Director Ulli Lommel is probably best known on
Tenderness of the Wolves is based upon the real-life crimes of Fritz Haarman, a German butcher beheaded in 1925 after being found guilty of twenty four murders, the dismembered bodies of his victims sold off as stock to unsuspecting customers in his shop. In order to maximise the costumes and props available to him, Lommel’s film is actually set some years later in post World War II
Disapproved of by his neighbours and acquaintances, Haarman is none-the-less tolerated by his peers due to his continued ability to supply them with an abundance of quality meat during a period of great impoverishment. The film opens with one of Haarman’s neighbours being kept awake by his nocturnal activities, but rather than complaining about the strange banging from her neighbour’s apartment, she pleads through the wall for “just a little of your meat” only to be told that she must wait, as the meat is “scarce” and there is only “some bones.” The neighbour’s actions are symptomatic of many that appear willing to turn the other cheek as long as they continue to benefit from Haarman. Even the local police, suspicious of Haarman’s procurement of young boys, are unwilling or unable to take any action, even going so far as to offer him a job!
Needless to say, Haarman relishes his new position and abuses the trust and authority that his employment provides, offering his apartment as sanctuary for homeless and runaway teenage boys, rather than taking them to the local police station. Once inside the apartment, the youths are servile and compliant to Haarman as if accepting of their fate and the body count rises.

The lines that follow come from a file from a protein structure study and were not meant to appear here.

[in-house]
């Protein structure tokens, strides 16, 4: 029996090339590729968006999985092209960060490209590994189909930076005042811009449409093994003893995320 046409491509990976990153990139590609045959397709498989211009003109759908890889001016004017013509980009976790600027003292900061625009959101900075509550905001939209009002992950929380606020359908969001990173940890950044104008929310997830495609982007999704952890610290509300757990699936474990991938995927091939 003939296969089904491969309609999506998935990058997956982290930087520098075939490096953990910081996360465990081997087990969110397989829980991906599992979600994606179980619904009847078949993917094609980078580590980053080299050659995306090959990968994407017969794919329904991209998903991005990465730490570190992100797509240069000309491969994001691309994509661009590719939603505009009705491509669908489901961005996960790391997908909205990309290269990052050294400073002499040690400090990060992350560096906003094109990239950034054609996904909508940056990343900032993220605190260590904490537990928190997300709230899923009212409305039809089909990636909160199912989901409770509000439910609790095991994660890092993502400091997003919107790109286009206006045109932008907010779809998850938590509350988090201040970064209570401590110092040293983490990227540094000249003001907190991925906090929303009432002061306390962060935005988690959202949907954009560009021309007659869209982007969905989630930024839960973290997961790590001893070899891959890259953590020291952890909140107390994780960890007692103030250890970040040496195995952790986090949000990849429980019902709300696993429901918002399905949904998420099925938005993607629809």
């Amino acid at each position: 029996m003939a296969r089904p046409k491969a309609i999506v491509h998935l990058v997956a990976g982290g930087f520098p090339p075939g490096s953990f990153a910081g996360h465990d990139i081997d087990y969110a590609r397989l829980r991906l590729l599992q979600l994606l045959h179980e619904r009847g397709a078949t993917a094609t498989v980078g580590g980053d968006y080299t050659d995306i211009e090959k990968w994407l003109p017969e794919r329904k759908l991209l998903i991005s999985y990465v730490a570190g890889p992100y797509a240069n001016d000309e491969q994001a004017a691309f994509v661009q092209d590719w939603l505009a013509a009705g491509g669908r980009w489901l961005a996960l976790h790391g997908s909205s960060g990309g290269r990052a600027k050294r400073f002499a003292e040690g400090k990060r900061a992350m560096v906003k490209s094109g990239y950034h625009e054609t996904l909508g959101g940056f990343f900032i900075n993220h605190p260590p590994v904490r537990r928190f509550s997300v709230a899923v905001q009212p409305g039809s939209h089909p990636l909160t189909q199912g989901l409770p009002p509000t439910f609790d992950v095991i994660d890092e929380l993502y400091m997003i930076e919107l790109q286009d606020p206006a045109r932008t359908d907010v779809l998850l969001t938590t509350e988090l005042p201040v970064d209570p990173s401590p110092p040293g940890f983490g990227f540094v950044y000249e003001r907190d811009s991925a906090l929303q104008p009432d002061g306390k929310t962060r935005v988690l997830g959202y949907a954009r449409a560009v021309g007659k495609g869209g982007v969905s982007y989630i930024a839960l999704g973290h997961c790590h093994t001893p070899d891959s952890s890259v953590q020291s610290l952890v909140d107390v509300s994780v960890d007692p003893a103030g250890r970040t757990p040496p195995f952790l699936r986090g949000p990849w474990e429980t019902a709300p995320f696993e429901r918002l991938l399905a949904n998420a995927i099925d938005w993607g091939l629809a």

With rumours intensifying that Haarman is the child-murderer, the police realise that they are unable to protect Haarman any longer and finally shake off their reluctance to act. After seducing a teenage boy (used as bait by the police) and returning with him to his apartment, Haarman sexually molests the boy before biting deep into the youth’s neck. Whilst drinking the boys’ blood, the police enter the apartment and bring an end to Haarman’s killing spree although Haarman continues to attempt to assault the boy as he is led away…
Kurt Raab in the role of Haarman gives one of the most compelling portrayals of a serial killer ever commited to film, no doubt assisted by the fact that Raab (according to Lommel) was very much obsessed with Haarman. The scenes of Haarman watching children at play has an extra uncomfortable resonance once we are aware as to what atrocities Haarman is capable of. Lommel’s direction maintains an air of unease throughout despite not being particularly graphic and will strike a chord with anyone familiar with M or The Strangler of Vienna.